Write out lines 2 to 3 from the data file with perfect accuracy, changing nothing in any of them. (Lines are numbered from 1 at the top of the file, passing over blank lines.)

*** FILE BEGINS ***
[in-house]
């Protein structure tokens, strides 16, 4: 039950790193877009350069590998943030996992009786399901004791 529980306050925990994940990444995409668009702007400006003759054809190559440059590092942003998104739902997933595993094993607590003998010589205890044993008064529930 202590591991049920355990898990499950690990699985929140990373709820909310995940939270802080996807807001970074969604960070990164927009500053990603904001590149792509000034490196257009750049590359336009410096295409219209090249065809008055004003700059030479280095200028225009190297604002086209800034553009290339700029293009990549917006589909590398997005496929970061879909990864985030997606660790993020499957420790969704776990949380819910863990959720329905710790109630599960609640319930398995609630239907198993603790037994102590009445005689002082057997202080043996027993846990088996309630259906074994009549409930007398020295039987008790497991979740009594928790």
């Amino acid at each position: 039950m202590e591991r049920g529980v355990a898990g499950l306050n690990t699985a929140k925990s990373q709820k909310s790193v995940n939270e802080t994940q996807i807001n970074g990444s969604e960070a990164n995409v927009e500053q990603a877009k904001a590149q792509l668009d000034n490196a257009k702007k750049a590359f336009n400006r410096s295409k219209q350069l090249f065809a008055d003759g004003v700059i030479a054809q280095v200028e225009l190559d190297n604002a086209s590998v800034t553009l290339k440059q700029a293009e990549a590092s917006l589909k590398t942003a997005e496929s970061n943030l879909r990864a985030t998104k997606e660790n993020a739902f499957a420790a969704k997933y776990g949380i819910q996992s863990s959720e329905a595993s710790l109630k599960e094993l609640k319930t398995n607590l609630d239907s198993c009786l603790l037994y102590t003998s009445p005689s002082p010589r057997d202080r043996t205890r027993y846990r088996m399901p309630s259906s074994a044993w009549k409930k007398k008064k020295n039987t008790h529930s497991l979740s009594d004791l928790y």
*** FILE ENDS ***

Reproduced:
């Protein structure tokens, strides 16, 4: 039950790193877009350069590998943030996992009786399901004791 529980306050925990994940990444995409668009702007400006003759054809190559440059590092942003998104739902997933595993094993607590003998010589205890044993008064529930 202590591991049920355990898990499950690990699985929140990373709820909310995940939270802080996807807001970074969604960070990164927009500053990603904001590149792509000034490196257009750049590359336009410096295409219209090249065809008055004003700059030479280095200028225009190297604002086209800034553009290339700029293009990549917006589909590398997005496929970061879909990864985030997606660790993020499957420790969704776990949380819910863990959720329905710790109630599960609640319930398995609630239907198993603790037994102590009445005689002082057997202080043996027993846990088996309630259906074994009549409930007398020295039987008790497991979740009594928790």
């Amino acid at each position: 039950m202590e591991r049920g529980v355990a898990g499950l306050n690990t699985a929140k925990s990373q709820k909310s790193v995940n939270e802080t994940q996807i807001n970074g990444s969604e960070a990164n995409v927009e500053q990603a877009k904001a590149q792509l668009d000034n490196a257009k702007k750049a590359f336009n400006r410096s295409k219209q350069l090249f065809a008055d003759g004003v700059i030479a054809q280095v200028e225009l190559d190297n604002a086209s590998v800034t553009l290339k440059q700029a293009e990549a590092s917006l589909k590398t942003a997005e496929s970061n943030l879909r990864a985030t998104k997606e660790n993020a739902f499957a420790a969704k997933y776990g949380i819910q996992s863990s959720e329905a595993s710790l109630k599960e094993l609640k319930t398995n607590l609630d239907s198993c009786l603790l037994y102590t003998s009445p005689s002082p010589r057997d202080r043996t205890r027993y846990r088996m399901p309630s259906s074994a044993w009549k409930k007398k008064k020295n039987t008790h529930s497991l979740s009594d004791l928790y």